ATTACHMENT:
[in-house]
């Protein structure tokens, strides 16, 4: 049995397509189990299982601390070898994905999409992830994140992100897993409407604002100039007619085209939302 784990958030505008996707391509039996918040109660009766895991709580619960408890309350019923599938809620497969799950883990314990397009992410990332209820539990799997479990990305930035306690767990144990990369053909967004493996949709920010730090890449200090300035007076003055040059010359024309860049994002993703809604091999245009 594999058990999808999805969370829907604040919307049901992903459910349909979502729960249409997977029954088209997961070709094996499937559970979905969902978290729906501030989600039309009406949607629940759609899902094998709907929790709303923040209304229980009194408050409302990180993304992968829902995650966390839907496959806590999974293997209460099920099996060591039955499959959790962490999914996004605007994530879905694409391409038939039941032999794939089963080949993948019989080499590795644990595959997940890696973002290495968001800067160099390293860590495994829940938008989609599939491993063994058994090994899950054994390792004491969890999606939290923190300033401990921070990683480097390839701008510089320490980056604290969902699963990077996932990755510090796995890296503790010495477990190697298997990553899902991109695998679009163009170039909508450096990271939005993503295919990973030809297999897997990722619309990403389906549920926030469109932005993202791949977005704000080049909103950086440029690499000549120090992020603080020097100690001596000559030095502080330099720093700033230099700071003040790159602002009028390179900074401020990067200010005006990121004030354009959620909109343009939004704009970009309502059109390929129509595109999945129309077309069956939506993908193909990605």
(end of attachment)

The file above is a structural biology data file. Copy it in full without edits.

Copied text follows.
[in-house]
């Protein structure tokens, strides 16, 4: 049995397509189990299982601390070898994905999409992830994140992100897993409407604002100039007619085209939302 784990958030505008996707391509039996918040109660009766895991709580619960408890309350019923599938809620497969799950883990314990397009992410990332209820539990799997479990990305930035306690767990144990990369053909967004493996949709920010730090890449200090300035007076003055040059010359024309860049994002993703809604091999245009 594999058990999808999805969370829907604040919307049901992903459910349909979502729960249409997977029954088209997961070709094996499937559970979905969902978290729906501030989600039309009406949607629940759609899902094998709907929790709303923040209304229980009194408050409302990180993304992968829902995650966390839907496959806590999974293997209460099920099996060591039955499959959790962490999914996004605007994530879905694409391409038939039941032999794939089963080949993948019989080499590795644990595959997940890696973002290495968001800067160099390293860590495994829940938008989609599939491993063994058994090994899950054994390792004491969890999606939290923190300033401990921070990683480097390839701008510089320490980056604290969902699963990077996932990755510090796995890296503790010495477990190697298997990553899902991109695998679009163009170039909508450096990271939005993503295919990973030809297999897997990722619309990403389906549920926030469109932005993202791949977005704000080049909103950086440029690499000549120090992020603080020097100690001596000559030095502080330099720093700033230099700071003040790159602002009028390179900074401020990067200010005006990121004030354009959620909109343009939004704009970009309502059109390929129509595109999945129309077309069956939506993908193909990605």